As you sit around on Thanksgiving saying what you're thankful for, will you save some of those thank yous for people at work?
Let’s face it, showing gratitude is rare in most workplaces. Even while there have been numerous studies on the positive relationship between gratitude and work engagement, the concept isn’t often embraced by the people in charge. When is the last time your boss said thank you?
Some bosses fear saying thank you to staff will weaken their authority, while others worry employees will take advantage of them if they show gratitude. There are also some managers who believe they already thank their staff by giving them a paying job, and some who will argue that because they don’t receive appreciation, there is no need to dole it out.
It is no surprise that people are less likely to feel or express gratitude at work than anyplace else, according to a 2012 survey of 2,000 Americans by the John Templeton Foundation. “It’s the habit that people bring to the workplace,” says Emiliana Simon-Thomas, science director at the Greater Good Science Center at the University of California, Berkeley. “They feel reluctant at work to say thank you but those bosses who do actually tend to be more respected.”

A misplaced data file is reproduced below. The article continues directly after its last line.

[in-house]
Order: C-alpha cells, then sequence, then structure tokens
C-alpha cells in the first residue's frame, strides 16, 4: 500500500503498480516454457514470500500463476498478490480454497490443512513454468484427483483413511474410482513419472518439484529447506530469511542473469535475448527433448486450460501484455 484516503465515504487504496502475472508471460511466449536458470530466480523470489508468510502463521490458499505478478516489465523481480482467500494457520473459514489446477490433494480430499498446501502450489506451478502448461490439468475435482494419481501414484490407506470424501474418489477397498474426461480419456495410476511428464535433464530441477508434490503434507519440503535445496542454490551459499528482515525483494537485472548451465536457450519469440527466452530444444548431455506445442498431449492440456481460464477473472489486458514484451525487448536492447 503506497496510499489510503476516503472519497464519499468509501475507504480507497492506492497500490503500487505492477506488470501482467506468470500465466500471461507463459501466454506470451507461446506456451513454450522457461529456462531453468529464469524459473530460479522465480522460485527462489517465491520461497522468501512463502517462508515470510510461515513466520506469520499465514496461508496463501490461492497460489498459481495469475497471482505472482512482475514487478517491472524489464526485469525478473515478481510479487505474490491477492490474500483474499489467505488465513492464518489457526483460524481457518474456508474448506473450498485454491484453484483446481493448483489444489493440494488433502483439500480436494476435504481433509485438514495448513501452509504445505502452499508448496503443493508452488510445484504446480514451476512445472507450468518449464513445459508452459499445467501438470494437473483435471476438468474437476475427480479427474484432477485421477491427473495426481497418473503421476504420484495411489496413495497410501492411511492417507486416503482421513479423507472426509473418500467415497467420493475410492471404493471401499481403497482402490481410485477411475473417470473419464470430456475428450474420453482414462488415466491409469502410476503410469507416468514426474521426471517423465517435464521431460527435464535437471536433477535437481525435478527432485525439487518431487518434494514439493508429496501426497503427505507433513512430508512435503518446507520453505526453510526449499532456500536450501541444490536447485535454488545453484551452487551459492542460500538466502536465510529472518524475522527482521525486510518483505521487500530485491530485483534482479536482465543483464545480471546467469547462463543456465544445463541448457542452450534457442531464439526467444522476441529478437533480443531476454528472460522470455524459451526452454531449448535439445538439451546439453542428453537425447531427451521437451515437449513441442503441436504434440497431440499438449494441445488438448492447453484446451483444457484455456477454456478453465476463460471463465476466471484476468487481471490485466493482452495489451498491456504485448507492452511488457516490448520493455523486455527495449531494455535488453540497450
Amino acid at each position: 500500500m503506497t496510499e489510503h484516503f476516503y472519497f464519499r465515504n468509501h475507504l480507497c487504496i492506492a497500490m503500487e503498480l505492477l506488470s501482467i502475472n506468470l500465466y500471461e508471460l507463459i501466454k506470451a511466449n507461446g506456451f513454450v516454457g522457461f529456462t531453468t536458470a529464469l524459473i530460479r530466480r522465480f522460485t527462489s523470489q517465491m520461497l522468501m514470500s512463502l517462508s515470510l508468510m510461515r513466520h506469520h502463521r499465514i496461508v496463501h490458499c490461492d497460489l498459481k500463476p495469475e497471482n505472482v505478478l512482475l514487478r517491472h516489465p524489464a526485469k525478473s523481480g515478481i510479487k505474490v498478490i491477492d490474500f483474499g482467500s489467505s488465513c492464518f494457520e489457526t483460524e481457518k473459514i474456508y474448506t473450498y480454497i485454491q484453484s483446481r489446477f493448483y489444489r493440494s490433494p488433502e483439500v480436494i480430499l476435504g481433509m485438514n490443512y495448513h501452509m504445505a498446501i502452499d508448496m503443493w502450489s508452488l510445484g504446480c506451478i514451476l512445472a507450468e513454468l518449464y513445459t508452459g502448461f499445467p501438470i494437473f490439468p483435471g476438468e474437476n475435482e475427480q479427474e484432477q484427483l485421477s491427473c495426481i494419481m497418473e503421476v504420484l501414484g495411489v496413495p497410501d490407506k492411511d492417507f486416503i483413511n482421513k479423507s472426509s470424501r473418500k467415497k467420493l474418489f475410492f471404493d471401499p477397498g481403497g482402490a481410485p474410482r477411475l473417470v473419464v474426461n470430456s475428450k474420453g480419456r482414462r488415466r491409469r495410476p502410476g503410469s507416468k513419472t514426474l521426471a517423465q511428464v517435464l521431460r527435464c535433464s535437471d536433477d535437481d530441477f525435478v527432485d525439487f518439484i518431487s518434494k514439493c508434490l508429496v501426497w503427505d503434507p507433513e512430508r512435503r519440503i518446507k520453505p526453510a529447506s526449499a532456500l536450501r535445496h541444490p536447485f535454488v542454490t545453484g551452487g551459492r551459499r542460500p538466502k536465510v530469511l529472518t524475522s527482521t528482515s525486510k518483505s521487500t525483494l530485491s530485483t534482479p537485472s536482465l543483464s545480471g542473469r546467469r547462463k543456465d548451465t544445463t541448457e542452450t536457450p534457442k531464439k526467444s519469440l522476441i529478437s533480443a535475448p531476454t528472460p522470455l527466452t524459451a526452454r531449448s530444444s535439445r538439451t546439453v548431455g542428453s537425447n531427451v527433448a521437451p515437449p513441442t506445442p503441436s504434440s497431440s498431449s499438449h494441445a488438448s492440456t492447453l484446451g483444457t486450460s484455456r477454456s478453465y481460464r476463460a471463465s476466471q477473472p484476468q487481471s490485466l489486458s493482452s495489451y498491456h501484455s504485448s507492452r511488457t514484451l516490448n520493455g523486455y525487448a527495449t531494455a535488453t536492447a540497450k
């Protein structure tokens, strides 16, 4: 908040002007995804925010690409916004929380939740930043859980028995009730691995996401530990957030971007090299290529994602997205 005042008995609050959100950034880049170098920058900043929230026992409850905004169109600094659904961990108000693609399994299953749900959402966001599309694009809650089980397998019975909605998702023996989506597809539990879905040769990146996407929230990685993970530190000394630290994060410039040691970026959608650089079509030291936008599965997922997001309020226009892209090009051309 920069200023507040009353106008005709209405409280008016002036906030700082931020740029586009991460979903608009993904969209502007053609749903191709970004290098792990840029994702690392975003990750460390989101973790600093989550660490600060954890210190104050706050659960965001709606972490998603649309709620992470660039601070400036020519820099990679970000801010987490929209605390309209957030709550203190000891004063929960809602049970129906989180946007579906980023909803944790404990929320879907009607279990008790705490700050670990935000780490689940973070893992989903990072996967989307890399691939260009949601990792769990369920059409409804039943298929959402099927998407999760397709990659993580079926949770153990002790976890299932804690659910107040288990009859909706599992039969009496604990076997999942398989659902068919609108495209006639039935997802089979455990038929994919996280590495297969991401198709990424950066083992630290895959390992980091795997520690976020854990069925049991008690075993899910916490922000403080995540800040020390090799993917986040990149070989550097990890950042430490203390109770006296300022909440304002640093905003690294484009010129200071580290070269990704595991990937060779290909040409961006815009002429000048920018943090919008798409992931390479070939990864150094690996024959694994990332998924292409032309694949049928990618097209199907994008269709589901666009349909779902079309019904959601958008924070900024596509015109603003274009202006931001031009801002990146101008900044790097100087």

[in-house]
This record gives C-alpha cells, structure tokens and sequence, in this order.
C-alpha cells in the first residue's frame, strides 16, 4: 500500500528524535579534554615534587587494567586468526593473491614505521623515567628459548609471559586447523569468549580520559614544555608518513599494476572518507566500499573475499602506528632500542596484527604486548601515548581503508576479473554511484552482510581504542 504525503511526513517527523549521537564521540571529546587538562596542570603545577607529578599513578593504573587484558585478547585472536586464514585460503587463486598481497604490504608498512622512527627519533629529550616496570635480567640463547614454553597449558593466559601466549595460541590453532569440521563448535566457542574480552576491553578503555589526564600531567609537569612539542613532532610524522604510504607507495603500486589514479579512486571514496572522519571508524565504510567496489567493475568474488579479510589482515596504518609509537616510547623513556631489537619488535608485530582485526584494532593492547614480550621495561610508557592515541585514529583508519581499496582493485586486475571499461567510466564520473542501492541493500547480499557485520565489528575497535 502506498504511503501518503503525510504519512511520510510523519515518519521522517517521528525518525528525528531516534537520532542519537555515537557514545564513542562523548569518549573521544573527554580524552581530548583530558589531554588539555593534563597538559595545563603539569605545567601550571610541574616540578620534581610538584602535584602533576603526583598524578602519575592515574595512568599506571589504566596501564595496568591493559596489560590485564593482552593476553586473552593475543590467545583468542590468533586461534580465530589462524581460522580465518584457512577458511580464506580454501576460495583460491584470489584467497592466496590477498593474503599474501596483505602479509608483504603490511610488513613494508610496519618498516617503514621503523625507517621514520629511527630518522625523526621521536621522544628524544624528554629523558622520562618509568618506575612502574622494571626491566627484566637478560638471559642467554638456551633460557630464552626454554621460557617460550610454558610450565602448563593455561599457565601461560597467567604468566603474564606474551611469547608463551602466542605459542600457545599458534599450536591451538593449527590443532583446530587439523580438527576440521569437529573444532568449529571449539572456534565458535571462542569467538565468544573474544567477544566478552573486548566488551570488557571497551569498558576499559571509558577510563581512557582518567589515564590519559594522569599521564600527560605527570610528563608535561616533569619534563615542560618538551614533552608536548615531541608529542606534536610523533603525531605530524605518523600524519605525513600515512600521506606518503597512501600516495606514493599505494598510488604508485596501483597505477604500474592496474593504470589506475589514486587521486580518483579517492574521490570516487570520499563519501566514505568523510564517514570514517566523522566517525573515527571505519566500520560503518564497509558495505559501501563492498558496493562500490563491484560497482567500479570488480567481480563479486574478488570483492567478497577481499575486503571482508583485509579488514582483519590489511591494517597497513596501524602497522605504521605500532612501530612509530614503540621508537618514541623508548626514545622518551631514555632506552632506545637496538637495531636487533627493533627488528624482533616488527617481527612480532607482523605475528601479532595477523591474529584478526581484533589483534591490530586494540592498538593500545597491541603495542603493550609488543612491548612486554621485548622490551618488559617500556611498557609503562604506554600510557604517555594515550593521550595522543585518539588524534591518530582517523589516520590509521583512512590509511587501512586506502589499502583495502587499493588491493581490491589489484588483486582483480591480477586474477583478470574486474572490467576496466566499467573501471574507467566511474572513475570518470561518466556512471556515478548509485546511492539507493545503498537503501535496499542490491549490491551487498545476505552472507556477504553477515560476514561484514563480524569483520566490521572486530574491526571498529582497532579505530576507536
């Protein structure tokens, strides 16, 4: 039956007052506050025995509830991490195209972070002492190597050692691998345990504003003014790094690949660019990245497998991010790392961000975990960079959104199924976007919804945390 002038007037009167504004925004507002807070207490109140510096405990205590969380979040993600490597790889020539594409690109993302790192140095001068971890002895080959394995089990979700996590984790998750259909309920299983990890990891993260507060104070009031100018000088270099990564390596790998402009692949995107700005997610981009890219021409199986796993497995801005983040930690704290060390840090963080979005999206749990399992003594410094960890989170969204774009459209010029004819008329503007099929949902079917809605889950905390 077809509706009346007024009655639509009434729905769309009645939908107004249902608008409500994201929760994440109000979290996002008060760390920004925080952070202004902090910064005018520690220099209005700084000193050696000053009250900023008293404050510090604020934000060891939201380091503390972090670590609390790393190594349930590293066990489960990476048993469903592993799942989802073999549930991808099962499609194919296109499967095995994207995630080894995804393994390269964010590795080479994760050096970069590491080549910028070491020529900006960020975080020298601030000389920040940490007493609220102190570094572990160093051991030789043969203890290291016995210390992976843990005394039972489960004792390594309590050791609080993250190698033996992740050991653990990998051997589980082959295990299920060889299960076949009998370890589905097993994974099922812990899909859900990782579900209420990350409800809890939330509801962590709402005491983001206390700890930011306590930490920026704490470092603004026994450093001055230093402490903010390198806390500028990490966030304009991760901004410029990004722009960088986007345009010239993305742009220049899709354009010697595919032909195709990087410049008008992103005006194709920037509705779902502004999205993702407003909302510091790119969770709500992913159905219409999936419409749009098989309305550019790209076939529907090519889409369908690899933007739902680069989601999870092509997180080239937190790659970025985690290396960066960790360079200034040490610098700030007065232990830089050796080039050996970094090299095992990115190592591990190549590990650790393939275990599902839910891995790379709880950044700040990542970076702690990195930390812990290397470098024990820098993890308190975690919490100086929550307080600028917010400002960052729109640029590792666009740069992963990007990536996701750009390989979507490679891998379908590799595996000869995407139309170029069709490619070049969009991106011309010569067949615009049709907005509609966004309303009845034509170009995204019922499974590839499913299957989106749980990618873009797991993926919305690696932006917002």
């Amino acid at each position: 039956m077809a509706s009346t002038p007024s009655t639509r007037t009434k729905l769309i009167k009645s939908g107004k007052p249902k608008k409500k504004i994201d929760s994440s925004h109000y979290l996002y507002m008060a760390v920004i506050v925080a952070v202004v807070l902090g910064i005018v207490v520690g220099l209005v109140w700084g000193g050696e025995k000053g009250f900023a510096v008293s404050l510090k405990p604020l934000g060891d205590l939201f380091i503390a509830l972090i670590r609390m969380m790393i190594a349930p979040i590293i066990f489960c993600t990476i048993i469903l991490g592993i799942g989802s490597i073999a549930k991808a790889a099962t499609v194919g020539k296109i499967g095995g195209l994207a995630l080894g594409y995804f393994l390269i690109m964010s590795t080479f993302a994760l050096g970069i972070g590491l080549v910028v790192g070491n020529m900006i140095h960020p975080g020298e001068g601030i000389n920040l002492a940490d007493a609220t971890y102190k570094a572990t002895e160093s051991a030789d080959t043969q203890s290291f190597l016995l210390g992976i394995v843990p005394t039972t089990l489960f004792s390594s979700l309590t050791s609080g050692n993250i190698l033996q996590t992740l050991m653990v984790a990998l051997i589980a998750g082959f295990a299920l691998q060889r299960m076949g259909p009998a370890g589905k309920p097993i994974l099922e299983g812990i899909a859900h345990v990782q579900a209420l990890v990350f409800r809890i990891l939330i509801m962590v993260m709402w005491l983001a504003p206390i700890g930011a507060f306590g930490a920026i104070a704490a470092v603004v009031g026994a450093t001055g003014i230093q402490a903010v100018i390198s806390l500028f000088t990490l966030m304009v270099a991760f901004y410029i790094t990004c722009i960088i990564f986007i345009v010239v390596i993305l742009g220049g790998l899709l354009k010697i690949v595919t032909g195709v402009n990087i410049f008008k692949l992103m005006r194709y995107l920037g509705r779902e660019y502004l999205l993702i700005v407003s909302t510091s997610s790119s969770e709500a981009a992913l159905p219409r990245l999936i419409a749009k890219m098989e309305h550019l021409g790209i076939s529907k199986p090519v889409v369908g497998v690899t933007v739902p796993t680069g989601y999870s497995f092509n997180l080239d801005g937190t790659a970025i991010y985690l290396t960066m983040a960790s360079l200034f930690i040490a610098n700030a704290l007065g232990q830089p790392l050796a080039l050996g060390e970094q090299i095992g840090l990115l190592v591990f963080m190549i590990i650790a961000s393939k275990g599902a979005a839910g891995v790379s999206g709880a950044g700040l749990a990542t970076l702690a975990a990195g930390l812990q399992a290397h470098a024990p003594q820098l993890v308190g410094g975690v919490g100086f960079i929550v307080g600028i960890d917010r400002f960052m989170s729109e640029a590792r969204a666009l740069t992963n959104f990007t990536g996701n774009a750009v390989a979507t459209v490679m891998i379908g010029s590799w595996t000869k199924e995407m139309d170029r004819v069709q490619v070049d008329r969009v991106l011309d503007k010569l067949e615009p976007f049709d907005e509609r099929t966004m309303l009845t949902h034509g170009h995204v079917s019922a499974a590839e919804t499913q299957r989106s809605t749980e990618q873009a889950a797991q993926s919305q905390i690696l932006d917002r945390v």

It's not just bosses that can show gratitude. Thirty-year-old Jimmy Sinis says he thanks his co-workers when they put in extra effort on team projects. They do the same for him: “Because we have situations where it gets stressful, when we get to finish line together it’s gratifying. Saying thank you is part of the routine.” Sinis says if a co-worker pitches in to alleviate a few late nights, he reciprocates beyond verbal of gratitude: “I’ll say, let me take you to lunch, you really got me out of a jam.”